maxilla. Clinical examination of the patient showed a large necrotic mass of bone on the
right half of the maxilla (Figure 1). The patients’s medical history involved multiple
myeloma disease resisting for more than 3 years. She informed that she had been using
zoledronic acid for the last 1 year for the management of this disease. During this period,
she had undergone multiple tooth extractions at the right side of the maxilla. MRI
findings and orthopantomograph showed the necrotic bone (Figure 2, Figure 3). Clinical
and radiological examinations, along with the medical anemnesis taken, revealed the
diagnosis of ‘‘BRONJ’’.
Initially, a drug holiday has started for zoledronic acid after consultation with the patient’s
physician. Along with this, oral amoxicillin with clavulanic acid 1000 mg two times daily,
combined with oral metronidazole 500 mg two times daily were prescribed. These were
used for two months. 0.12% chlorhexidine oral rinsing 3 times daily was also used during
this period for maintaining good oral hygiene. This type of treatment resolved the acute
reactions and pain. Even though this treatment did not help the formation of a demarcation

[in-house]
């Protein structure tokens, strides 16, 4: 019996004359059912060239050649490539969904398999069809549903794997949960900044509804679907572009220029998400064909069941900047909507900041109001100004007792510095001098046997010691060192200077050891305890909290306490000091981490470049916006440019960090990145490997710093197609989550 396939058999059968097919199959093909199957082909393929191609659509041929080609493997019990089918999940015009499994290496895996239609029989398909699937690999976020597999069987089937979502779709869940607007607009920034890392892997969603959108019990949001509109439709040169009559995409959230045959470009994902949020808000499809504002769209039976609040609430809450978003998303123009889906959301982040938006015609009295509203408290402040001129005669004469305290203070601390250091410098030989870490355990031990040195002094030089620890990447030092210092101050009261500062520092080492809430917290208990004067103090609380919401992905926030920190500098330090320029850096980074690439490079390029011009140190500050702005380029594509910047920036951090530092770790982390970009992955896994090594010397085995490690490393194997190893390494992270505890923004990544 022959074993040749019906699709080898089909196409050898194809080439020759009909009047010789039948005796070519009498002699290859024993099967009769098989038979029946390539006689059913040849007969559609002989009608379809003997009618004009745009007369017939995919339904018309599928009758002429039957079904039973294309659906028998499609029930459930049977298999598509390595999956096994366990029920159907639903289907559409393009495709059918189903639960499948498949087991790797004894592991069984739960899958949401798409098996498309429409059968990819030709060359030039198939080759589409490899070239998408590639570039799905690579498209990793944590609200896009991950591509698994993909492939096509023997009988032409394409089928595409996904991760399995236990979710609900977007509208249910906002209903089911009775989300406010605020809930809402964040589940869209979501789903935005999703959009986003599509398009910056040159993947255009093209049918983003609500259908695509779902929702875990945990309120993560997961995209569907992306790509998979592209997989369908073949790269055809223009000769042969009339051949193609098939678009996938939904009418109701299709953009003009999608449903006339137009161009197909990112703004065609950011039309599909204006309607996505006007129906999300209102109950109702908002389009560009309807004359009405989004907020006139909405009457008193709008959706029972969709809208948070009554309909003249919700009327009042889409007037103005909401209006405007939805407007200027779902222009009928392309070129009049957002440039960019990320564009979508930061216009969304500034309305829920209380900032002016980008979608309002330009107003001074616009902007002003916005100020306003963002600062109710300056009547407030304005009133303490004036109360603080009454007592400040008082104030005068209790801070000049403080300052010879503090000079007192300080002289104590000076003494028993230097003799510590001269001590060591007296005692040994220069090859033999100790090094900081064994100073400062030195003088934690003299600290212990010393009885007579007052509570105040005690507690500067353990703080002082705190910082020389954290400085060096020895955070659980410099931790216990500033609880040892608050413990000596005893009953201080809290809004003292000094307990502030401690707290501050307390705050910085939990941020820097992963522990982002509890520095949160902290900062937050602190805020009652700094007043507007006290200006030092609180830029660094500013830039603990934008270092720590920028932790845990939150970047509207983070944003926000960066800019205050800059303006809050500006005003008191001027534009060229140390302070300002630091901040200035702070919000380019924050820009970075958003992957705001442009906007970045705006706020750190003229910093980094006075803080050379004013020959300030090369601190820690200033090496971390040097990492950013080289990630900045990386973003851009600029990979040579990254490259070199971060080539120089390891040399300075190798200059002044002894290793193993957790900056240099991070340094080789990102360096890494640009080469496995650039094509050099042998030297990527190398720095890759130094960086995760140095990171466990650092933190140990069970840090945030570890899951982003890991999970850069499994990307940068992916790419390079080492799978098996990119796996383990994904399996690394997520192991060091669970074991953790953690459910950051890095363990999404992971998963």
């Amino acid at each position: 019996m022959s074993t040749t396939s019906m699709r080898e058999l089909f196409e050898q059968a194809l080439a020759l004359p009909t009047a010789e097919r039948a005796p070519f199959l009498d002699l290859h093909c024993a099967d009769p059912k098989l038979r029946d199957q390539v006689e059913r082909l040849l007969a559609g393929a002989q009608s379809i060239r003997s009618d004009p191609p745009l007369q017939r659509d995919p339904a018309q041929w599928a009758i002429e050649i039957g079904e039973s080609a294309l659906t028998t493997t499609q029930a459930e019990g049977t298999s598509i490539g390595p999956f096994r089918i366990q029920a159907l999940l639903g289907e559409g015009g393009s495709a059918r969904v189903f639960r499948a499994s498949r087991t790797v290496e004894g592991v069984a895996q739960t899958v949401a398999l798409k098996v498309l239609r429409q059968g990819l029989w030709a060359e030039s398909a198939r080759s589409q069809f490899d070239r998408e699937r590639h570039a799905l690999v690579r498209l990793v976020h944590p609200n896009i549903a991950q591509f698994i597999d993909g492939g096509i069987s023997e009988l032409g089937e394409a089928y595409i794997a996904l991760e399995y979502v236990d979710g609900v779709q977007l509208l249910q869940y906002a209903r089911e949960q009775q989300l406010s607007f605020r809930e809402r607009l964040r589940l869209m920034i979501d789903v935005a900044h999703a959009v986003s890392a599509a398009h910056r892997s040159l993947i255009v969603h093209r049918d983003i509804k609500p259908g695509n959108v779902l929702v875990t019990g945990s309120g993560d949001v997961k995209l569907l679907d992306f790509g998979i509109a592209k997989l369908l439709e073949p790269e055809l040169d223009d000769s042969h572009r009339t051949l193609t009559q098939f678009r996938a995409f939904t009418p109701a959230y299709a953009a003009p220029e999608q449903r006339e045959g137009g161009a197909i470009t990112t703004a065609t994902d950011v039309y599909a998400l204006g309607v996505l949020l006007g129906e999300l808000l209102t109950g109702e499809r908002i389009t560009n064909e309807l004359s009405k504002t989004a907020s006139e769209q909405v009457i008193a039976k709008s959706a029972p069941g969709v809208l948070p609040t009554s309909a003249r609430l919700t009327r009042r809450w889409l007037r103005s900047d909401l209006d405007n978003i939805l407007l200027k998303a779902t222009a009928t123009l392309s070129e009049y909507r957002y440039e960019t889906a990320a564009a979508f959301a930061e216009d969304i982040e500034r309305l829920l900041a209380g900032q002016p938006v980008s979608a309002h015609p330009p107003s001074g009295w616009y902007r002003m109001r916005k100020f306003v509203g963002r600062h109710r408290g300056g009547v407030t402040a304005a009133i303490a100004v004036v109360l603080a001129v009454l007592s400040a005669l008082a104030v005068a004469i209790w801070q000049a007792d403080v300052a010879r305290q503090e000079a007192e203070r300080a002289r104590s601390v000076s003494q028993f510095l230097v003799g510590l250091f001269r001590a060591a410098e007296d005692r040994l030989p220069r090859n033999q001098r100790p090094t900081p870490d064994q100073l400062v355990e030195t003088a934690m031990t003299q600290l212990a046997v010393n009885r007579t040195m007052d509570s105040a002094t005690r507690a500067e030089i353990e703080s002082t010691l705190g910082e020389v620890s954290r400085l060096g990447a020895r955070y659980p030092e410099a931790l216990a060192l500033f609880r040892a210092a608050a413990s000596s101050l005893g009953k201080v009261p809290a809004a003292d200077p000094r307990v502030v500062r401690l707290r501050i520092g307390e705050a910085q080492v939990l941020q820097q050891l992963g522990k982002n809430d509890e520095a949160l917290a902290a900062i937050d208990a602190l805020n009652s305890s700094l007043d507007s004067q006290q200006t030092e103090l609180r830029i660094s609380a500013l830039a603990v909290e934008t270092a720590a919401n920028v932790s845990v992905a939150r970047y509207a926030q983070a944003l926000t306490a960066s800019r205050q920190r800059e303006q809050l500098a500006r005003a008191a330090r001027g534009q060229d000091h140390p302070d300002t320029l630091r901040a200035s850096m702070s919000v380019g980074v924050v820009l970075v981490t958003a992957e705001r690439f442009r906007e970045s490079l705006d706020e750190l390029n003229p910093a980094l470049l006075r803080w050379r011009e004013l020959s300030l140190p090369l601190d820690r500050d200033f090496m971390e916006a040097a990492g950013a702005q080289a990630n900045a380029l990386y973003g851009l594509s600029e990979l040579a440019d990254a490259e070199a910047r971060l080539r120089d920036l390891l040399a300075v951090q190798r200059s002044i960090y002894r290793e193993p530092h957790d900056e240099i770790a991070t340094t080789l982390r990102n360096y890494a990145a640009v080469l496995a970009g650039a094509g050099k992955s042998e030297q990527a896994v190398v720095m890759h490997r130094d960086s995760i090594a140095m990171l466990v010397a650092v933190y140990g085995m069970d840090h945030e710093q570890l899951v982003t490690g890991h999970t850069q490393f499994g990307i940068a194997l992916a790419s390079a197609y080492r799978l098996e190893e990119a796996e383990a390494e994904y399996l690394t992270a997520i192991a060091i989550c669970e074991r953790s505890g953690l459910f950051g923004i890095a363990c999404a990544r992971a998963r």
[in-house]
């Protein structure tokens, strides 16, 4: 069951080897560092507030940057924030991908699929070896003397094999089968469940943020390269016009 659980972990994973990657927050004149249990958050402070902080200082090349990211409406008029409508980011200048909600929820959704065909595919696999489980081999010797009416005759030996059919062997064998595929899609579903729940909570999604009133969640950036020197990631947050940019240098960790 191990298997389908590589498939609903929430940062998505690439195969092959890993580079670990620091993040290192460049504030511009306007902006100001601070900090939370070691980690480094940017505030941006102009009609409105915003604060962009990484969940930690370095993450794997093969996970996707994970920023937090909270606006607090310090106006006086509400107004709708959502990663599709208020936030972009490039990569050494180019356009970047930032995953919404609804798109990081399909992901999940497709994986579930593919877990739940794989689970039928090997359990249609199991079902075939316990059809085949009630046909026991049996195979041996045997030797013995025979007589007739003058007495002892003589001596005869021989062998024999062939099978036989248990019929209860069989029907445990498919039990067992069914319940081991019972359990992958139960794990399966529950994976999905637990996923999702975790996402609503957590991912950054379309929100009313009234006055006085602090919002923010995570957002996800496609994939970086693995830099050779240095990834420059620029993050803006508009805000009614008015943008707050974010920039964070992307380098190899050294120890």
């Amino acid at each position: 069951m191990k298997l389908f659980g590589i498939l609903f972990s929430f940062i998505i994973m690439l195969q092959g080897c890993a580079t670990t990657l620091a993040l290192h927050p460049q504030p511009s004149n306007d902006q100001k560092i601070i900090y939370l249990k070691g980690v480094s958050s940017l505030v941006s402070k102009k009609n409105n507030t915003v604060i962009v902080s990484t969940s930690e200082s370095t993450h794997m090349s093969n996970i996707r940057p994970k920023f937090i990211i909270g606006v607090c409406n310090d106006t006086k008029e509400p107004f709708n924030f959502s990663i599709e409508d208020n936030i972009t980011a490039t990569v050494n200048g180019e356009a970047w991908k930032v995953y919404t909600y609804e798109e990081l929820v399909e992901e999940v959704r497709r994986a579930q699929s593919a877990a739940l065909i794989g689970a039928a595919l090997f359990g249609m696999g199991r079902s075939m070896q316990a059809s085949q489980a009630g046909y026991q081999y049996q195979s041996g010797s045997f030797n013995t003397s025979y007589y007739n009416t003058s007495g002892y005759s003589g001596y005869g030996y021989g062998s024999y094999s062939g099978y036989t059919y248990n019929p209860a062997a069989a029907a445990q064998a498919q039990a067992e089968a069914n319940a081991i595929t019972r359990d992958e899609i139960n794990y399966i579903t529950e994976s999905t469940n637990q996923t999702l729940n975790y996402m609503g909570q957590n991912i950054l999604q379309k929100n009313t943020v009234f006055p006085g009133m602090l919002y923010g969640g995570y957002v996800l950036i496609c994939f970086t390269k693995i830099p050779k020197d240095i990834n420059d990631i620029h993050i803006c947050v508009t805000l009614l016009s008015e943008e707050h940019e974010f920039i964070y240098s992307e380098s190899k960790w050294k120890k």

line of the necrotic bone, there wasn’t either a progress in the enlargement of the necrotic
area too. Bone resection was not permitted because of the severe multiple myeloma. The
patient is still followed up continuously every three months.
Bisphosphonates and Bone 155
Fig. 1. Clinical view of the necrotic bone.
Fig. 2. Orthopantomograph showing the necrotic bone.
Fig. 3. MRI showing the infected right maxillary sinus.
156 Orthopedic Surgery
9.2 CASE 2
A 75-year-old male patient has presented with a complaint of pain in the right side of the
maxilla. Clinical examination has shown a large mass of exposed necrotic bone in the right
side of the maxilla with the swelling of the palatal mucosa (Figure 4). The patient has been
diagnosed with multiple myeloma for two years. He has informed that he had been using